• Based on age or other circumstances, you provider may recommend other vaccines as well.

    Talk to your health care provider about which vaccines are recommended for you. For more details, read this information from the Centers for Disease Control and Prevention : HIV Infection and Adult Vaccination.

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    Has The Introduction Of Antiretroviral Therapy Changed The Cancer Risk Of People Infected With Hiv

    The introduction of highly active antiretroviral therapy , also called combination antiretroviral therapy , starting in the mid-1990s greatly reduced the incidence of certain cancers in HIV-infected patients, especially Kaposi sarcoma and non-Hodgkin lymphoma . The likely explanation for this reduced incidence is that cART lowers the amount of HIV circulating in the blood, thereby allowing partial restoration of immune system function to fight the viruses that cause many of these cancers.

    Although the risk of these AIDS-defining cancers among people infected with HIV is lower than in the past, it is still much higher than among people in the general population . This persistently high risk may reflect the fact that cART does not completely restore immune system functioning. Also, many people infected with HIV are not aware they are infected, have had difficulty in accessing medical care, or for other reasons are not receiving adequate antiretroviral therapy.

    The introduction of cART has not reduced the incidence of all HIV-related cancers, and in fact AIDS-defining cancers. For example, the incidence of liver and may be increasing among HIV-infected individuals .

    Signs Of Hiv Infection In Children

    Diagnosing HIV – Concepts and tests | Infectious diseases | NCLEX-RN | Khan Academy

    HIV- infected children may develop a number of signs and symptoms as a result of their HIV infection. However, HIV-infected children may have many years when they have no major health problems and they look, grow and act as other children. After a while the HIV virus may cause certain symptoms. However, some of these signs may also occur in children who have no medical problems at all. Or they may occur in children with other immune system problems.

    Some of the more common signs in HIV-infected children include:

    • Infections that keep coming back, do not go away or are more severe than in other children
    • Swollen glands in more than one area
    • White patches in the mouth, on the tongue or in the throat that dont go away
    • Repeated fevers
    • Slower growth and development than other children the same age
    • Diarrhea that continues for several weeks
    • Repeated ear infections
    • Certain kinds of tumors or cancers

    Don’t Miss: Early Stage Of Hiv Infection

    How Can I Know If I Have Hiv

    You cant tell if someone has HIV just by looking at them, and you may not have any symptoms if youre infected by HIV. The only way to know if you have HIV is to take an HIV test.

    Since nearly 1 out of 7 people with HIV dont know it, the U.S. Centers for Disease Control & Prevention recommends screening people between the ages of 13 to 64 at least once as part of routine healthcare. This test is voluntary and confidential.

    Sudden Unexplained Weight Loss

    National Human Genome Research Institute

    Weight loss is common in people living with HIV during the advanced stages of the disease.

    This type of weight loss is more than just a few poundsit’s a sudden, unexplained weight loss of 10% or more of a person’s body weight, in which both fat mass and lean muscle are lost.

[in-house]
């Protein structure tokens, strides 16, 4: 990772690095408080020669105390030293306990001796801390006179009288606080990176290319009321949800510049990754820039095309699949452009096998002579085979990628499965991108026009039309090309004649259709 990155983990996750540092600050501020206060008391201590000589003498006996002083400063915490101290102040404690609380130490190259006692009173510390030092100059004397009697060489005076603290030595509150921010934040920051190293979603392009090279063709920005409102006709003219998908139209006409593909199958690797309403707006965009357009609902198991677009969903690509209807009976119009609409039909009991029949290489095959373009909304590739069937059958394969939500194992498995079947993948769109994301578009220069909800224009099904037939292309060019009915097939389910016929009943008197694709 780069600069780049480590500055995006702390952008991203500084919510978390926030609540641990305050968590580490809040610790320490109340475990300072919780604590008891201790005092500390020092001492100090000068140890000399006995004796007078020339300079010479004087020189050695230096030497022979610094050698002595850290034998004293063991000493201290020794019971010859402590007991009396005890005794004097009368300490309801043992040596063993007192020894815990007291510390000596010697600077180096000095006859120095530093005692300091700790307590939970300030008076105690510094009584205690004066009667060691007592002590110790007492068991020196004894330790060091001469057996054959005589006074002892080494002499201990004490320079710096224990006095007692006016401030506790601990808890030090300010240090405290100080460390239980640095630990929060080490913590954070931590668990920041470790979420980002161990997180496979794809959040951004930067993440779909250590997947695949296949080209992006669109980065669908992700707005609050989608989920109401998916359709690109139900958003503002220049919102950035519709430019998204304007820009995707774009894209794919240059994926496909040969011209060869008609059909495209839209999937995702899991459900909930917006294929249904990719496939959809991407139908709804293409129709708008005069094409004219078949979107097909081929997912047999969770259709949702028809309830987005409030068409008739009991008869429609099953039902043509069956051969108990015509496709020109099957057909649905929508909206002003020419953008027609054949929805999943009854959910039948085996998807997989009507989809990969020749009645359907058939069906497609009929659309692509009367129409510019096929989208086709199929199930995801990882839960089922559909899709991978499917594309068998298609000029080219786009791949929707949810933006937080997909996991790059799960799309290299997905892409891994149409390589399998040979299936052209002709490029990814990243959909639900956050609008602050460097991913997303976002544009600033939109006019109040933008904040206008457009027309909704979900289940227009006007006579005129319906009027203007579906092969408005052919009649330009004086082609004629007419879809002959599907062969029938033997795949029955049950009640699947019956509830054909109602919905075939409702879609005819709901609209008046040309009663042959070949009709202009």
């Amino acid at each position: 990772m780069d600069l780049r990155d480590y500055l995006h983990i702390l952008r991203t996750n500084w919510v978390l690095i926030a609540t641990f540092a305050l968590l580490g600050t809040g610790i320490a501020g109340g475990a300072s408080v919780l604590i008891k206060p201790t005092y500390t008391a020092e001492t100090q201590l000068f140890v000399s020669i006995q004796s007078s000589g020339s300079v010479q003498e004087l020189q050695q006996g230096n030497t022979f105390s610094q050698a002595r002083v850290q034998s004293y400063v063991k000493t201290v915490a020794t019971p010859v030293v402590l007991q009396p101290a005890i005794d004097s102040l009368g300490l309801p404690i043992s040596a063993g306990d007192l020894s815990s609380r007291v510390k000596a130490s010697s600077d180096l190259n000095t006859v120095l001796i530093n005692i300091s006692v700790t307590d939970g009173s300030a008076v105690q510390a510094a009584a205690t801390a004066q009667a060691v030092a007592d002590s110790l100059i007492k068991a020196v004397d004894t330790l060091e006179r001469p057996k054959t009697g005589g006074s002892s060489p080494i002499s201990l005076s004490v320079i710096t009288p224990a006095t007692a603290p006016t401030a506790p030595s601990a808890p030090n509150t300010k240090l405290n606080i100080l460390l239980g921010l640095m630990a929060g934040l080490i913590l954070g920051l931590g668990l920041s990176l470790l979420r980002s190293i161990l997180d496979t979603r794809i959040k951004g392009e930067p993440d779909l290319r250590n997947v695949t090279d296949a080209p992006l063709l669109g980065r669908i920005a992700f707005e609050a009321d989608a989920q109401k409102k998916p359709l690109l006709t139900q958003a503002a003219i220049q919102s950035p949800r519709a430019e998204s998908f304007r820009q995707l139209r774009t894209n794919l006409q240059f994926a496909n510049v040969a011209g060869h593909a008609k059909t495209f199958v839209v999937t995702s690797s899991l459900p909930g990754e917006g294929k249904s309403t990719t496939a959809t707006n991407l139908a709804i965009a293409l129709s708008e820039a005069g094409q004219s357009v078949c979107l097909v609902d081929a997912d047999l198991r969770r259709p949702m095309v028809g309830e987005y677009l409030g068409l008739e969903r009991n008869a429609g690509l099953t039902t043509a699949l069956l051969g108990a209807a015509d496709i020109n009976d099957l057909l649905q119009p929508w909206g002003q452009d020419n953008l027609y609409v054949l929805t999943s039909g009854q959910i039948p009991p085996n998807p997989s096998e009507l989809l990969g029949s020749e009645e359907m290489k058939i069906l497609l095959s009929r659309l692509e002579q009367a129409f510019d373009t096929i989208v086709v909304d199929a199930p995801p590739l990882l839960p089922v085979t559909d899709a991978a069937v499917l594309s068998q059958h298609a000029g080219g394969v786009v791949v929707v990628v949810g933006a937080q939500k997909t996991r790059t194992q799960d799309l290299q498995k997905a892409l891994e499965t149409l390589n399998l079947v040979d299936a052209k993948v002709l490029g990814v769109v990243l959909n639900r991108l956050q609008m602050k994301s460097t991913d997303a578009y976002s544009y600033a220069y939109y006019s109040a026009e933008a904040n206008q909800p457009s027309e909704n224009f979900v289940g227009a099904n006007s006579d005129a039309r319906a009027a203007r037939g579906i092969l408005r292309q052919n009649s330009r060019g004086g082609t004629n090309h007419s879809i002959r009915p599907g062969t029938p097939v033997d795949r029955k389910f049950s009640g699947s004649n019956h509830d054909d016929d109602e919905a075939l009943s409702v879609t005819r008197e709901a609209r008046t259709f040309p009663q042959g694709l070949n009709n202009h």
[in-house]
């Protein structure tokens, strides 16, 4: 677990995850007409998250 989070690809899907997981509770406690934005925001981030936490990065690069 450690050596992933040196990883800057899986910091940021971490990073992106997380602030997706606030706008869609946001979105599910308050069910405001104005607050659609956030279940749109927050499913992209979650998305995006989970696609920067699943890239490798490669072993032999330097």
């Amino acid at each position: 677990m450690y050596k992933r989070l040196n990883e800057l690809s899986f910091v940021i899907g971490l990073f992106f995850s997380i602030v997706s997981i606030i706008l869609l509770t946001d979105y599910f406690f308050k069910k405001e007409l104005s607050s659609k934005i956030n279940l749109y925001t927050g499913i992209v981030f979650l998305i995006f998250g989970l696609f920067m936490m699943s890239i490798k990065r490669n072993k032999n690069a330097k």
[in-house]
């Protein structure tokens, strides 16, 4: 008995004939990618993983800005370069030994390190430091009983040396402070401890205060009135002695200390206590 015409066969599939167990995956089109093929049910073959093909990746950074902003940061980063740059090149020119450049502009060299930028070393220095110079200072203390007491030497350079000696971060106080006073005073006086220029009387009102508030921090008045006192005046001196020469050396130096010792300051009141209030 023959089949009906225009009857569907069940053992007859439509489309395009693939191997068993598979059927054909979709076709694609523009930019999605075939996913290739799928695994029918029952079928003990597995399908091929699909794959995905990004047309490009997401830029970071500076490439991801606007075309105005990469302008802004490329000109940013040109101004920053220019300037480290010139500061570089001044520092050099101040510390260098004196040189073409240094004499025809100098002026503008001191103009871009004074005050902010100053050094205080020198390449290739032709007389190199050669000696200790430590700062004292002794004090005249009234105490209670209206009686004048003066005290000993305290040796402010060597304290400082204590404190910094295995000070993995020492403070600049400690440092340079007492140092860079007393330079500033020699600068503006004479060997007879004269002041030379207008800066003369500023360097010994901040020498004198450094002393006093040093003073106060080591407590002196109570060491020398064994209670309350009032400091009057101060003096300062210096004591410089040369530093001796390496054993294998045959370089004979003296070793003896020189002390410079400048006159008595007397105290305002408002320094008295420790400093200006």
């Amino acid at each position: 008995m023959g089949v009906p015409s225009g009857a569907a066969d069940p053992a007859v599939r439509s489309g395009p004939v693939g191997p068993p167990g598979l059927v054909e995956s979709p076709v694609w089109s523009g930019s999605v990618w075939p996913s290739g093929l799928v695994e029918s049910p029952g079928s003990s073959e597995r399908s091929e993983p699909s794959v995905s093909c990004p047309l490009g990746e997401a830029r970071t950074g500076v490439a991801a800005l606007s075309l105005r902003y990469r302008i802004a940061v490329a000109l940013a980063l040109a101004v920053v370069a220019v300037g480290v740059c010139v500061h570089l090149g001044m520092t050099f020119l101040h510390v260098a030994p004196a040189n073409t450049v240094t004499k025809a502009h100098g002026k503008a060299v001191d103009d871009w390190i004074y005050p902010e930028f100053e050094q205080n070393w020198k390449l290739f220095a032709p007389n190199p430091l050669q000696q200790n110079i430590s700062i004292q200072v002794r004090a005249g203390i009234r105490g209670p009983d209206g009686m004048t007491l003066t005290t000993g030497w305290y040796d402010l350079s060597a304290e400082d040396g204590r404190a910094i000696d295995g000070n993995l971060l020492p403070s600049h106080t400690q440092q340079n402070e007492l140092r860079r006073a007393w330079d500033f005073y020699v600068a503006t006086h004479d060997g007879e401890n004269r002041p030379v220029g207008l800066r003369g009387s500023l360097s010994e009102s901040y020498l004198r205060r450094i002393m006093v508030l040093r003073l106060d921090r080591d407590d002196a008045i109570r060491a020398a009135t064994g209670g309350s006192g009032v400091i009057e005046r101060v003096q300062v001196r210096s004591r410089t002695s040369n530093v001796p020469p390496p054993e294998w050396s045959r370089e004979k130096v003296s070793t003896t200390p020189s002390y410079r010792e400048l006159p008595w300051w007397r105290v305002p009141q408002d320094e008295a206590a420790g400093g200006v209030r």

The condition is also called HIV wasting syndrome. It’s not as common today as it once was because antiretroviral drugs keep the virus suppressed and allow the immune system to rebuild itself. Wasting is mainly seen in people who have not been treated for HIV.

    The exact cause of HIV wasting is unknown, but it is thought that the constant inflammation caused by HIV makes the body burn energy faster and reduces testosterone levels .

    Other causes of wasting include malnutrition, chronic diarrhea, tuberculosis, and cancerall of which require urgent diagnosis and treatment.

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    How Hiv Infects The Body

    HIV infects the immune system, causing progressive damage and eventually making it unable to fight off infections.

    The virus attaches itself to immune system cells called CD4 lymphocyte cells, which protect the body against various bacteria, viruses and other germs.

    Once attached, it enters the CD4 cells and uses it to make thousands of copies of itself. These copies then leave the CD4 cells, killing them in the process.

    This process continues until eventually the number of CD4 cells, also called your CD4 count, drops so low that your immune system stops working.

    This process may take up to 10 years, during which time you’ll feel and appear well.

    Page last reviewed: 22 April 2021 Next review due: 22 April 2024

    Blood Transfusions And Organ Donation

    HIV Care Saves Lives infographic

    The risk of contracting HIV from a blood transfusion, other blood products, or organ donation is now extremely rare in the United States. All donated blood or blood products in the United States are for several types of bloodborne pathogens, including HIV.

    Organ donations are also screened for HIV. Although very rare, its possible for HIV transmission to occur following an organ transplant.

    However, testing of organ recipients after surgery can quickly detect transmission so that antiretroviral medications can be started promptly.

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    What Questions Should I Ask My Doctor

    • Am I at high risk for HIV?
    • What can I do to reduce my risk of HIV?
    • How can I make sure I take my medications correctly?
    • What can I do to protect myself from other illnesses?
    • How can prevent the spread of HIV?
    • What do my test results mean?
    • What do my blood counts mean?